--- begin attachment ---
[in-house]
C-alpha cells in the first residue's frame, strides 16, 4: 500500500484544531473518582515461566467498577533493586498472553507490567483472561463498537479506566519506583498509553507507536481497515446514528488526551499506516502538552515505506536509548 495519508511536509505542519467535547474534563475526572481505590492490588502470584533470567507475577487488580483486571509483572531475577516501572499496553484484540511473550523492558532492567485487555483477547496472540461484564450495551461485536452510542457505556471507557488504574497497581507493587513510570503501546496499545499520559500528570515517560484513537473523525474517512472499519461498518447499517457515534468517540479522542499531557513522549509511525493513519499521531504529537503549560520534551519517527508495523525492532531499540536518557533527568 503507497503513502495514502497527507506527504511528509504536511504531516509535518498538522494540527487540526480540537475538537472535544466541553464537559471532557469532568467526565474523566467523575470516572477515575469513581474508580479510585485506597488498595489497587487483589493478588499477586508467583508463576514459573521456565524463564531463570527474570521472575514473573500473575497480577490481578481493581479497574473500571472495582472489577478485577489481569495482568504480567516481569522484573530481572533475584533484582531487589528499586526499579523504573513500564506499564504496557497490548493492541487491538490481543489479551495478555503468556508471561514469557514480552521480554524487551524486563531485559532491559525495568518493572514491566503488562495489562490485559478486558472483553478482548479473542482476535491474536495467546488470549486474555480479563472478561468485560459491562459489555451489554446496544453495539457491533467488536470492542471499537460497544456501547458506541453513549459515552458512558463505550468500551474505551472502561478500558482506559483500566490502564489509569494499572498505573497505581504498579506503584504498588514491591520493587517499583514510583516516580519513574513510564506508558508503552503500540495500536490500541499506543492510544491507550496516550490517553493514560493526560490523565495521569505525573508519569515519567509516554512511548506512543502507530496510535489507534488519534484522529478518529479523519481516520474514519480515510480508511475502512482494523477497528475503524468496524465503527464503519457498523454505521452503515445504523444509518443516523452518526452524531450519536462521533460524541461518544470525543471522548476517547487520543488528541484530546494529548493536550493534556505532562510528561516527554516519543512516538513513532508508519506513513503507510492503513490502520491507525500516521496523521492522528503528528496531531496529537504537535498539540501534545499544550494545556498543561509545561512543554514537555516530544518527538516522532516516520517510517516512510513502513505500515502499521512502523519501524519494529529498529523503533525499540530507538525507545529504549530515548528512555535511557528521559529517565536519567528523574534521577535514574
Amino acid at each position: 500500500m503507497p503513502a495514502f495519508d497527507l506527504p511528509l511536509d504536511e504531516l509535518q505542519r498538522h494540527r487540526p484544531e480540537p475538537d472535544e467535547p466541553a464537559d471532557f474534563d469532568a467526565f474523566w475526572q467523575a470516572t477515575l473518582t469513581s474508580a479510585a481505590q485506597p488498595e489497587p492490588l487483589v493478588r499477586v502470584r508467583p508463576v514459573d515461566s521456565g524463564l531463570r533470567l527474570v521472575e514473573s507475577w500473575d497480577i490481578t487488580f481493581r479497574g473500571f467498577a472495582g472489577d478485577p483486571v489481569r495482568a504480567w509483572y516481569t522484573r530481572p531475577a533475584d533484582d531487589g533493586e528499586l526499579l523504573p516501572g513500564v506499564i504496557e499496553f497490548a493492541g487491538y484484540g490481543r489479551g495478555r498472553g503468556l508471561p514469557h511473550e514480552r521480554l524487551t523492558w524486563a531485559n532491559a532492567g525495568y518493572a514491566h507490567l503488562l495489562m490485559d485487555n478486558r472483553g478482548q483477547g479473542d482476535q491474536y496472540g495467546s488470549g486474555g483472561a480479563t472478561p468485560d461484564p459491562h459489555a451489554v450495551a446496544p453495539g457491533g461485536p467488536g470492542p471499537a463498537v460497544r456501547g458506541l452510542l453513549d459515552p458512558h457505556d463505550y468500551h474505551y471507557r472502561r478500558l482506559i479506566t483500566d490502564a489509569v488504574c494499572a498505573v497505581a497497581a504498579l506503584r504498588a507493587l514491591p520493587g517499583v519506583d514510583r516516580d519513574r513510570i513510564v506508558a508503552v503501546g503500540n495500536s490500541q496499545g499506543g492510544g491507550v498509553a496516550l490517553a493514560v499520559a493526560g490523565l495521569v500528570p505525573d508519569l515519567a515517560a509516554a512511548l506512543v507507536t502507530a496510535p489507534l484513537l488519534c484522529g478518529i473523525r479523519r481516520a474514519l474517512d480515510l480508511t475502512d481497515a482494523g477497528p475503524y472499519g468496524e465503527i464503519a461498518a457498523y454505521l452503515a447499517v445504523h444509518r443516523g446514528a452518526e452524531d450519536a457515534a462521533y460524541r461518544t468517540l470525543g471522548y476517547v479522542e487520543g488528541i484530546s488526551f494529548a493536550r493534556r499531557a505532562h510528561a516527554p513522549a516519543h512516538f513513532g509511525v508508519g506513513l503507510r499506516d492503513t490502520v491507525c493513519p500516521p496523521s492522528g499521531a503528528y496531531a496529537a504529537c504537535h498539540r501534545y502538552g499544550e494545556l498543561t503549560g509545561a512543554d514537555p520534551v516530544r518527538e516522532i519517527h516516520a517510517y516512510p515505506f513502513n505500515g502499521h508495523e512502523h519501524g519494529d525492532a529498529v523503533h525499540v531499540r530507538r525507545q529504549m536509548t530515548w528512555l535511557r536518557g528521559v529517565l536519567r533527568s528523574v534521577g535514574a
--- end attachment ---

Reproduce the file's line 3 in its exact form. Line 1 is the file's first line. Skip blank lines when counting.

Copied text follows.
Amino acid at each position: 500500500m503507497p503513502a495514502f495519508d497527507l506527504p511528509l511536509d504536511e504531516l509535518q505542519r498538522h494540527r487540526p484544531e480540537p475538537d472535544e467535547p466541553a464537559d471532557f474534563d469532568a467526565f474523566w475526572q467523575a470516572t477515575l473518582t469513581s474508580a479510585a481505590q485506597p488498595e489497587p492490588l487483589v493478588r499477586v502470584r508467583p508463576v514459573d515461566s521456565g524463564l531463570r533470567l527474570v521472575e514473573s507475577w500473575d497480577i490481578t487488580f481493581r479497574g473500571f467498577a472495582g472489577d478485577p483486571v489481569r495482568a504480567w509483572y516481569t522484573r530481572p531475577a533475584d533484582d531487589g533493586e528499586l526499579l523504573p516501572g513500564v506499564i504496557e499496553f497490548a493492541g487491538y484484540g490481543r489479551g495478555r498472553g503468556l508471561p514469557h511473550e514480552r521480554l524487551t523492558w524486563a531485559n532491559a532492567g525495568y518493572a514491566h507490567l503488562l495489562m490485559d485487555n478486558r472483553g478482548q483477547g479473542d482476535q491474536y496472540g495467546s488470549g486474555g483472561a480479563t472478561p468485560d461484564p459491562h459489555a451489554v450495551a446496544p453495539g457491533g461485536p467488536g470492542p471499537a463498537v460497544r456501547g458506541l452510542l453513549d459515552p458512558h457505556d463505550y468500551h474505551y471507557r472502561r478500558l482506559i479506566t483500566d490502564a489509569v488504574c494499572a498505573v497505581a497497581a504498579l506503584r504498588a507493587l514491591p520493587g517499583v519506583d514510583r516516580d519513574r513510570i513510564v506508558a508503552v503501546g503500540n495500536s490500541q496499545g499506543g492510544g491507550v498509553a496516550l490517553a493514560v499520559a493526560g490523565l495521569v500528570p505525573d508519569l515519567a515517560a509516554a512511548l506512543v507507536t502507530a496510535p489507534l484513537l488519534c484522529g478518529i473523525r479523519r481516520a474514519l474517512d480515510l480508511t475502512d481497515a482494523g477497528p475503524y472499519g468496524e465503527i464503519a461498518a457498523y454505521l452503515a447499517v445504523h444509518r443516523g446514528a452518526e452524531d450519536a457515534a462521533y460524541r461518544t468517540l470525543g471522548y476517547v479522542e487520543g488528541i484530546s488526551f494529548a493536550r493534556r499531557a505532562h510528561a516527554p513522549a516519543h512516538f513513532g509511525v508508519g506513513l503507510r499506516d492503513t490502520v491507525c493513519p500516521p496523521s492522528g499521531a503528528y496531531a496529537a504529537c504537535h498539540r501534545y502538552g499544550e494545556l498543561t503549560g509545561a512543554d514537555p520534551v516530544r518527538e516522532i519517527h516516520a517510517y516512510p515505506f513502513n505500515g502499521h508495523e512502523h519501524g519494529d525492532a529498529v523503533h525499540v531499540r530507538r525507545q529504549m536509548t530515548w528512555l535511557r536518557g528521559v529517565l536519567r533527568s528523574v534521577g535514574a